It sounds so simple. Start each class with a written reflection on the readings required for that day.
I discovered this strategy last fall, in response to CUNY’s new rule eliminating credit for attendance. In essence, CUNY’s rule turns the focus to participation.
Participation, it acknowledges, “plays a major role in determining overall student academic achievement.” Moreover, participation may include “submitting assignments, engaging in in-class or online activities, taking exams, and/or participating in group work.”
Although this change forced me to drop my prior attendance policies, I could see the merits of keying participation. True, a student must “be there” to make the most of the classroom experience; yet merely “being there” is not enough.
But how to credit participation effectively?
I found my silver bullet with in-class writing, a useful method in all courses that regularly require reading assignments.
Because this 15-20 minute activity begins promptly at the start, students are motivated to arrive on time; and because it entails a reflection from memory or from their notes, they are motivated to come prepared.
To enrich the critical thinking component, I usually invite students to write three paragraphs, each with seven to ten well-developed sentences. The first two paragraphs summarize key ideas, and the third paragraph invites students’ personal reflection on the content.
To enrich the writing component, I typically provide an opening Topic Sentence for each paragraph, a guide that keeps responses on target. I also require students to use their best writing skills—a practice that encompasses grammar and mechanics, formal style, and logical development.
To improve clarity, students use regular notebook paper, and they also skip lines as they write. This method allows them to revise or insert ideas easily, and it greatly improves readability. Also, I occasionally announce the time in an encouraging tone of voice, so students can pace themselves with confidence.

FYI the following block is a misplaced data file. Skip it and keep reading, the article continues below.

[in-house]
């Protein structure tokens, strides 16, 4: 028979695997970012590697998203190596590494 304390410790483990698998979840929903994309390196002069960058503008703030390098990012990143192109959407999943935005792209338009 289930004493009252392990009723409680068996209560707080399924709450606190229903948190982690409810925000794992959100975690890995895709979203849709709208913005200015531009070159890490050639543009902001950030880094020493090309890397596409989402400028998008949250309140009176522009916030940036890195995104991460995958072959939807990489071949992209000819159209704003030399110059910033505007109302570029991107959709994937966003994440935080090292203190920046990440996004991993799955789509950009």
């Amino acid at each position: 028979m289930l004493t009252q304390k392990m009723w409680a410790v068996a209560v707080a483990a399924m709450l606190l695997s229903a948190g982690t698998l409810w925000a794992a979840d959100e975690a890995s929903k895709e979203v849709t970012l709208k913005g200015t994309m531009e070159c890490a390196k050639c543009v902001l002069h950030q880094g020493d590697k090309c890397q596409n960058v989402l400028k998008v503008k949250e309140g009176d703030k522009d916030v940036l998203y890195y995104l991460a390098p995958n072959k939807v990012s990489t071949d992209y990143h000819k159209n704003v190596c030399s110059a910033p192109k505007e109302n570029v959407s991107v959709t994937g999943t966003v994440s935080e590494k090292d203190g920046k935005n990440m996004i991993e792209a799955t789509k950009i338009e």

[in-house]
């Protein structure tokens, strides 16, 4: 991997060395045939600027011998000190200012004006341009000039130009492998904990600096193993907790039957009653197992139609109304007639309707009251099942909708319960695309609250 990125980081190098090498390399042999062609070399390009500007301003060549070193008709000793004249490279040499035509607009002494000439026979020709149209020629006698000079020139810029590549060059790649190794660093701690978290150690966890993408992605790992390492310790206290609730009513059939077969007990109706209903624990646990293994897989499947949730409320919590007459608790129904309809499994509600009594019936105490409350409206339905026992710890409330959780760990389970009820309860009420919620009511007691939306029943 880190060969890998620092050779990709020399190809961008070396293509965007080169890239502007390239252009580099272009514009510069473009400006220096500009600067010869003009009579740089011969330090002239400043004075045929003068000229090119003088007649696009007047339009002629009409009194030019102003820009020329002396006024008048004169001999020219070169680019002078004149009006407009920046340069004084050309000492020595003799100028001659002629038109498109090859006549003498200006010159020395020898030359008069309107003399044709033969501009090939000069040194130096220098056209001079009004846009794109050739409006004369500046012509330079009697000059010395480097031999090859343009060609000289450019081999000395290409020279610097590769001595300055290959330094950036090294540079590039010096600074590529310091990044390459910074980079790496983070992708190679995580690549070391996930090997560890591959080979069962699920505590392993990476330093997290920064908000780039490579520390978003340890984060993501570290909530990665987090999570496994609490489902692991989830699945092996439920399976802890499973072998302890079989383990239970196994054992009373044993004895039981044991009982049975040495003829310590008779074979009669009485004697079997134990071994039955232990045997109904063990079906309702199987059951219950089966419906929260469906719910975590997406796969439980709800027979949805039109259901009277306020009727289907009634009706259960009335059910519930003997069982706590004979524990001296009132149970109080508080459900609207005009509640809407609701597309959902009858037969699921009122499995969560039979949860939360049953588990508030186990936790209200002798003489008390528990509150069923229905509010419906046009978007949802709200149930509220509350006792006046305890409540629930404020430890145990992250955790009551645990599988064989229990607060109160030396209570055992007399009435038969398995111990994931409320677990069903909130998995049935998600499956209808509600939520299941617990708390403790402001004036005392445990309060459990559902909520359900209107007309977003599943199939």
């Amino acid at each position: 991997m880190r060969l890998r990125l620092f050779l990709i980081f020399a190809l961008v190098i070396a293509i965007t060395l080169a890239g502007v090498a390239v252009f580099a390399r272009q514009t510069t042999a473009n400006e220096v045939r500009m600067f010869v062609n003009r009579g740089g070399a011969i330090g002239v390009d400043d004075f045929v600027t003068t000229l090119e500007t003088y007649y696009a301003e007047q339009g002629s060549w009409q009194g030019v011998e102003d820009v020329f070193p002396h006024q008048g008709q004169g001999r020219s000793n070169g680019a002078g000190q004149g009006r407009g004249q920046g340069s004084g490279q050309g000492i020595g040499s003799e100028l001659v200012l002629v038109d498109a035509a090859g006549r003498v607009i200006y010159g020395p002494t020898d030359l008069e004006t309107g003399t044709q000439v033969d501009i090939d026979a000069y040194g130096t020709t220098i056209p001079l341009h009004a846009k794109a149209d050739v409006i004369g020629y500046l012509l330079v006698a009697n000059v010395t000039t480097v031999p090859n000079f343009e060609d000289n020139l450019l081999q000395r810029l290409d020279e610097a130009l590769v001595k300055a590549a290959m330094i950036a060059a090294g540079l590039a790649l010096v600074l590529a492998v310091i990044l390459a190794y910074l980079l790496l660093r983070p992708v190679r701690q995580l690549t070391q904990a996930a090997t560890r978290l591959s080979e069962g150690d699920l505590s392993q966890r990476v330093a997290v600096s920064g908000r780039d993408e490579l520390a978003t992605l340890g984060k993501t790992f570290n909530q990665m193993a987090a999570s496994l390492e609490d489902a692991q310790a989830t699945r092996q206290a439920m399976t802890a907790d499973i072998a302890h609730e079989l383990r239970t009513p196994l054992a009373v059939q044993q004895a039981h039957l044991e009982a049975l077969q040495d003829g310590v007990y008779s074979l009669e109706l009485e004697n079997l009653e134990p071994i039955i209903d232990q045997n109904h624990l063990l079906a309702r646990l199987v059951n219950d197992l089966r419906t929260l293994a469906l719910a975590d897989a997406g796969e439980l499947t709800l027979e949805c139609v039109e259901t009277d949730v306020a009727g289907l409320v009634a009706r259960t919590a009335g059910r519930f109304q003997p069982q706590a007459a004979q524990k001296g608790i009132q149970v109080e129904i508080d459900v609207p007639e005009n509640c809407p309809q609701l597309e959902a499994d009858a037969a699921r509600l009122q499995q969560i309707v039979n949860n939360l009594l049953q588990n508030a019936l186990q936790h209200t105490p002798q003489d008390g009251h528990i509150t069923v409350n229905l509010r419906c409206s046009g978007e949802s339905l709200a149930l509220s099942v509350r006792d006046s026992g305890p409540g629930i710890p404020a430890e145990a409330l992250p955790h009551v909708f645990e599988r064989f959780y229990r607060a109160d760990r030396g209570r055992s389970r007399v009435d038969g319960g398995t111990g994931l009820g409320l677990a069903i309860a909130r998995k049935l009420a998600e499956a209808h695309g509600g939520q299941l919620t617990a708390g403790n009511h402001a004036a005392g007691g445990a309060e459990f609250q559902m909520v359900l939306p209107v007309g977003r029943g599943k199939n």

I use my time productively while students are writing. Sometimes I review completed assignments for quality (and more participation credit). Other times, I move around the room, assisting students in their writing and answering questions, thus individualizing instruction.
Regarding the grading process, it takes less than a minute to skim the sample—ensuring that content is specific and well-organized, and occasionally circling an error or starring a strong observation.
In my gradebook, it’s a three-credit system: one credit if the student completes at least two strong paragraphs, two if all three paragraphs are completed, and three for strong development and specific detail throughout.
Those who are not prepared receive an alternative assignment that invites reflection on strategies for improving performance. I enter this project for one credit as an R in my gradebook, so that I can track and counsel at-risk students.
In addition, students keep their writing in a Portfolio, thus tracking progress and ensuring fairness.
In my courses, the participation grade also includes discussion. So credits accumulate rapidly. Every four weeks, I assess the Participation grade on an approximate scale. For example, if the top number of credits is 32, that means 28-32 is an A, 23-27 is a B, 19-23 is a C, etc.
Thanks to this new system, students are motivated to be present, on time, and prepared; they have an opportunity to reflect on key concepts and hone their writing skills; and I have additional time to track and individualize instruction.
The in-class writing process is so simple. And it’s a win-win-win-WIN.